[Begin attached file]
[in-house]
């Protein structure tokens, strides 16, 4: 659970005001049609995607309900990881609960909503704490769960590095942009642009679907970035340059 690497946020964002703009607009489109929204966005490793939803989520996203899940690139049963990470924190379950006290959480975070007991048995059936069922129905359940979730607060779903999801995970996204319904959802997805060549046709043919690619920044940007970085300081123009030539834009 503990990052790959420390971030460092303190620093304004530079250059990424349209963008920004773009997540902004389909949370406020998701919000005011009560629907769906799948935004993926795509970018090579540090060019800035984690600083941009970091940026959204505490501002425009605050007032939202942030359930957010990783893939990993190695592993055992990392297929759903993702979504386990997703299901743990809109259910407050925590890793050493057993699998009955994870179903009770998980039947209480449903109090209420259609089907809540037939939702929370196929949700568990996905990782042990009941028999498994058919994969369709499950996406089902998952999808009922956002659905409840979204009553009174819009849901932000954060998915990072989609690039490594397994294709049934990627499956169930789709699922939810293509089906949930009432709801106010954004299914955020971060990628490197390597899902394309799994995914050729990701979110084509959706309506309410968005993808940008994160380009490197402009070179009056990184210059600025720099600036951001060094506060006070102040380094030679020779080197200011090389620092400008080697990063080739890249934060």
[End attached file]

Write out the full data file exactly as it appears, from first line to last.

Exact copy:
[in-house]
């Protein structure tokens, strides 16, 4: 659970005001049609995607309900990881609960909503704490769960590095942009642009679907970035340059 690497946020964002703009607009489109929204966005490793939803989520996203899940690139049963990470924190379950006290959480975070007991048995059936069922129905359940979730607060779903999801995970996204319904959802997805060549046709043919690619920044940007970085300081123009030539834009 503990990052790959420390971030460092303190620093304004530079250059990424349209963008920004773009997540902004389909949370406020998701919000005011009560629907769906799948935004993926795509970018090579540090060019800035984690600083941009970091940026959204505490501002425009605050007032939202942030359930957010990783893939990993190695592993055992990392297929759903993702979504386990997703299901743990809109259910407050925590890793050493057993699998009955994870179903009770998980039947209480449903109090209420259609089907809540037939939702929370196929949700568990996905990782042990009941028999498994058919994969369709499950996406089902998952999808009922956002659905409840979204009553009174819009849901932000954060998915990072989609690039490594397994294709049934990627499956169930789709699922939810293509089906949930009432709801106010954004299914955020971060990628490197390597899902394309799994995914050729990701979110084509959706309506309410968005993808940008994160380009490197402009070179009056990184210059600025720099600036951001060094506060006070102040380094030679020779080197200011090389620092400008080697990063080739890249934060």